The Agenda

The Future of Construction Employment

Stephen Bronars laments the decline in construction employment:

The magnitude of the decline in construction employment during the 2008-2009 recession was unprecedented. The absence of a recovery in construction in employment during the subsequent recovery is also unprecedented. Had construction employment rebounded over the past few years as it had in previous recoveries, there would be 8.6 million workers in the construction sector instead of the current total of 5.8 million construction employees. The net difference represents a shortfall of 2.8 million jobs in the construction sector. Construction employment remains well below the levels of six years ago because businesses are investing less in structures than they did in previous recoveries and the residential housing market has not recovered as strongly as it has in other recoveries.

The shortfall of 2.8 million construction jobs is equivalent to the difference between the current unemployment rate of 7.4% and a 5.6% rate. Of course, if the economy were strong enough to generate an additional 2.8 million construction jobs there would also be more robust growth in income and employment in other sectors of the economy lowering the unemployment rate even further.

The sharp decline in employment in the construction sector since 2008 and the fact that only 8% of construction jobs have been regained during this economic recovery is extremely troubling. Construction differs from manufacturing because jobs can’t easily be outsourced to foreign countries. While manufacturing’s share of total employment has declined steadily for decades, construction’s share of total employment grew steadily for three decades from 1978 to 2008 until the sharp decline over the past five and one half years. [Emphasis added]

Bronars argues that the decline in construction employment reflects a failure on the part of the public sector to invest more heavily in upgrading infrastructure, and perhaps he is right. It is important to keep in mind, however, that U.S. infrastructure costs are much higher than in other affluent market democracies, as Stephen Smith, Alon LevyMatt Yglesias, and David Alpert have observed, among others. And as Barry LePatner argues in Broken Buildings, Busted Budgets, the absence of true fixed-price contracting has contributed to a culture of complacency in the U.S. construction industry, which is highly fragmented and dominated by relatively small-scale firms.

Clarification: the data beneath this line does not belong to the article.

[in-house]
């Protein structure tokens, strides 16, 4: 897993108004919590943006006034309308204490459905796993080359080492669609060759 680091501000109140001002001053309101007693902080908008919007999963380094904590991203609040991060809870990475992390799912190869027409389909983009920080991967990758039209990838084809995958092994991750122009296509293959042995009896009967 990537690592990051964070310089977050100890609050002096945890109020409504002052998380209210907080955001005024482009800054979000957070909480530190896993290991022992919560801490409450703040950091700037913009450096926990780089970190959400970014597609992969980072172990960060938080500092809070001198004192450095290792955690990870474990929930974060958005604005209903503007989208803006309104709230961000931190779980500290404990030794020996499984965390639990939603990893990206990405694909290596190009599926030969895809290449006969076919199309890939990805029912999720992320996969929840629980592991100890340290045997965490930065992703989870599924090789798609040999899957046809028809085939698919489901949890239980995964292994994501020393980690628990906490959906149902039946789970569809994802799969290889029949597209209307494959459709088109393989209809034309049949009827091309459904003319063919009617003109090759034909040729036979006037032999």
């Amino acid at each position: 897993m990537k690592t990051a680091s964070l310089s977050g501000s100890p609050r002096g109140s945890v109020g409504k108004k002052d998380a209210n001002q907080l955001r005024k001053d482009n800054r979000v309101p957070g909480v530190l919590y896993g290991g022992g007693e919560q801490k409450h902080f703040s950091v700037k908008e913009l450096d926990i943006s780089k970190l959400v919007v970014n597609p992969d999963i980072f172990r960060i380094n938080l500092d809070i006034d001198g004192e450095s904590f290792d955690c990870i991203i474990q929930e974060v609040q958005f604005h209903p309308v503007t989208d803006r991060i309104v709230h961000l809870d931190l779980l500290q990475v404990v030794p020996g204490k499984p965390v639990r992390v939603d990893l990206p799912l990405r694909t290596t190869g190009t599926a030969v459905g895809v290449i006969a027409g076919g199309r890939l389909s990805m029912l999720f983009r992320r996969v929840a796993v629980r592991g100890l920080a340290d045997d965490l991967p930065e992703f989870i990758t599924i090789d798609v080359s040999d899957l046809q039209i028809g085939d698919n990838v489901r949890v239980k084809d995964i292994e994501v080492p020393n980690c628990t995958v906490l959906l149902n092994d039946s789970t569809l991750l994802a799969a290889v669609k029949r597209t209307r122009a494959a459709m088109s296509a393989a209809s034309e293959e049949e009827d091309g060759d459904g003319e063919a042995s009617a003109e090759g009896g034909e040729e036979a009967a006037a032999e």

The construction sector will eventually recover — the U.S. population continues to grow, and existing structures will need to be replaced and upgraded over time, etc. But it is not obvious that construction employment levels will recover along with it. Though construction jobs can’t easily be outsourced to foreign countries at present, the rise of modular construction promises a future of robust productivity gains and rising quality as well as, as in the case of the manufacturing sector, declining employment levels. Or perhaps construction employment levels will increase and we’ll simply get much more bang-for-buck. But the factors that have shielded the construction sector from employment losses in the past are the same factors that have made U.S. infrastructure costs extremely high, and technological developments are likely to undermine them over time. This is good news for consumers of infrastructure, but less good news for less-skilled construction workers.